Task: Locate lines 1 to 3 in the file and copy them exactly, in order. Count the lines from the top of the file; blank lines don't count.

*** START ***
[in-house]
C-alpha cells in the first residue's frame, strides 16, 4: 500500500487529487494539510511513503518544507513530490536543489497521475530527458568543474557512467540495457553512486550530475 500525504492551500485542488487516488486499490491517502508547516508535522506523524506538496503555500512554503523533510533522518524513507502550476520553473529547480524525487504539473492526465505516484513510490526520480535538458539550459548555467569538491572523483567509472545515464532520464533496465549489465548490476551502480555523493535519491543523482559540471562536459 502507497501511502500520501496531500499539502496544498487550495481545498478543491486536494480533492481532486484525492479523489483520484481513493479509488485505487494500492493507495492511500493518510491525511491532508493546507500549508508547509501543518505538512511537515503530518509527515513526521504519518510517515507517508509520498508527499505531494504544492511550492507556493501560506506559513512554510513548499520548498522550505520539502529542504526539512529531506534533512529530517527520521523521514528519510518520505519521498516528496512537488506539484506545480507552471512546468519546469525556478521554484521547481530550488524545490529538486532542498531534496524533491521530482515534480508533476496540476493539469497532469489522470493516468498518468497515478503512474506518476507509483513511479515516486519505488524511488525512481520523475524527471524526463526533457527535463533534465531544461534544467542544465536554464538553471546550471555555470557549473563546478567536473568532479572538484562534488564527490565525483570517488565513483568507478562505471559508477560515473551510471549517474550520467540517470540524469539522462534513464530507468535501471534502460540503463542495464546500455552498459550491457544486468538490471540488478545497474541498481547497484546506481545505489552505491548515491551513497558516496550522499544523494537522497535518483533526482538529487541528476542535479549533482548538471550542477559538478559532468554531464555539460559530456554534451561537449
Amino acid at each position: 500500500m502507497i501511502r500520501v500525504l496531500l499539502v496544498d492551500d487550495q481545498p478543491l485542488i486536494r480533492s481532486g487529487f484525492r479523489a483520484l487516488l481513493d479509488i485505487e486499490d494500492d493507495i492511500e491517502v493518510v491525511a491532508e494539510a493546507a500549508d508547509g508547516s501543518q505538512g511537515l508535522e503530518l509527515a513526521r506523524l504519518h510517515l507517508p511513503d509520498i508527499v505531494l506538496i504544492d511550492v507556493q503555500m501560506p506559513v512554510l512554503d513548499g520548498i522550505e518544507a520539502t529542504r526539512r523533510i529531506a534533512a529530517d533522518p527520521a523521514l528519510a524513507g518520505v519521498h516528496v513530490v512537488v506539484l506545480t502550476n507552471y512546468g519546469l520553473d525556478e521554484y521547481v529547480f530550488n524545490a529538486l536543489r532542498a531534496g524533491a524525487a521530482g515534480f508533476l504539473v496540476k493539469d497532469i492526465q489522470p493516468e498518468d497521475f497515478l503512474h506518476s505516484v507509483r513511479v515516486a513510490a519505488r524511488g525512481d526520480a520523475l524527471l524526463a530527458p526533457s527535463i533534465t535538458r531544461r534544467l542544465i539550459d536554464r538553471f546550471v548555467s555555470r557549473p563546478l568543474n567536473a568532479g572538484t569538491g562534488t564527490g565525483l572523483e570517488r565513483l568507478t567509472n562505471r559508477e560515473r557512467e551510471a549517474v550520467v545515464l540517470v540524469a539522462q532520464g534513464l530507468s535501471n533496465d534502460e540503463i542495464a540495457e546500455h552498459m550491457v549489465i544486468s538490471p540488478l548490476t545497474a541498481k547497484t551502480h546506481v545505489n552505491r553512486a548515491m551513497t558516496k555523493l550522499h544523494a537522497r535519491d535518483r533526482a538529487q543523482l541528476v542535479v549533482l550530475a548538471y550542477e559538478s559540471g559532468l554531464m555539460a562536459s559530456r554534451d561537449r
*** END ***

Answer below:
[in-house]
C-alpha cells in the first residue's frame, strides 16, 4: 500500500487529487494539510511513503518544507513530490536543489497521475530527458568543474557512467540495457553512486550530475 500525504492551500485542488487516488486499490491517502508547516508535522506523524506538496503555500512554503523533510533522518524513507502550476520553473529547480524525487504539473492526465505516484513510490526520480535538458539550459548555467569538491572523483567509472545515464532520464533496465549489465548490476551502480555523493535519491543523482559540471562536459 502507497501511502500520501496531500499539502496544498487550495481545498478543491486536494480533492481532486484525492479523489483520484481513493479509488485505487494500492493507495492511500493518510491525511491532508493546507500549508508547509501543518505538512511537515503530518509527515513526521504519518510517515507517508509520498508527499505531494504544492511550492507556493501560506506559513512554510513548499520548498522550505520539502529542504526539512529531506534533512529530517527520521523521514528519510518520505519521498516528496512537488506539484506545480507552471512546468519546469525556478521554484521547481530550488524545490529538486532542498531534496524533491521530482515534480508533476496540476493539469497532469489522470493516468498518468497515478503512474506518476507509483513511479515516486519505488524511488525512481520523475524527471524526463526533457527535463533534465531544461534544467542544465536554464538553471546550471555555470557549473563546478567536473568532479572538484562534488564527490565525483570517488565513483568507478562505471559508477560515473551510471549517474550520467540517470540524469539522462534513464530507468535501471534502460540503463542495464546500455552498459550491457544486468538490471540488478545497474541498481547497484546506481545505489552505491548515491551513497558516496550522499544523494537522497535518483533526482538529487541528476542535479549533482548538471550542477559538478559532468554531464555539460559530456554534451561537449
Amino acid at each position: 500500500m502507497i501511502r500520501v500525504l496531500l499539502v496544498d492551500d487550495q481545498p478543491l485542488i486536494r480533492s481532486g487529487f484525492r479523489a483520484l487516488l481513493d479509488i485505487e486499490d494500492d493507495i492511500e491517502v493518510v491525511a491532508e494539510a493546507a500549508d508547509g508547516s501543518q505538512g511537515l508535522e503530518l509527515a513526521r506523524l504519518h510517515l507517508p511513503d509520498i508527499v505531494l506538496i504544492d511550492v507556493q503555500m501560506p506559513v512554510l512554503d513548499g520548498i522550505e518544507a520539502t529542504r526539512r523533510i529531506a534533512a529530517d533522518p527520521a523521514l528519510a524513507g518520505v519521498h516528496v513530490v512537488v506539484l506545480t502550476n507552471y512546468g519546469l520553473d525556478e521554484y521547481v529547480f530550488n524545490a529538486l536543489r532542498a531534496g524533491a524525487a521530482g515534480f508533476l504539473v496540476k493539469d497532469i492526465q489522470p493516468e498518468d497521475f497515478l503512474h506518476s505516484v507509483r513511479v515516486a513510490a519505488r524511488g525512481d526520480a520523475l524527471l524526463a530527458p526533457s527535463i533534465t535538458r531544461r534544467l542544465i539550459d536554464r538553471f546550471v548555467s555555470r557549473p563546478l568543474n567536473a568532479g572538484t569538491g562534488t564527490g565525483l572523483e570517488r565513483l568507478t567509472n562505471r559508477e560515473r557512467e551510471a549517474v550520467v545515464l540517470v540524469a539522462q532520464g534513464l530507468s535501471n533496465d534502460e540503463i542495464a540495457e546500455h552498459m550491457v549489465i544486468s538490471p540488478l548490476t545497474a541498481k547497484t551502480h546506481v545505489n552505491r553512486a548515491m551513497t558516496k555523493l550522499h544523494a537522497r535519491d535518483r533526482a538529487q543523482l541528476v542535479v549533482l550530475a548538471y550542477e559538478s559540471g559532468l554531464m555539460a562536459s559530456r554534451d561537449r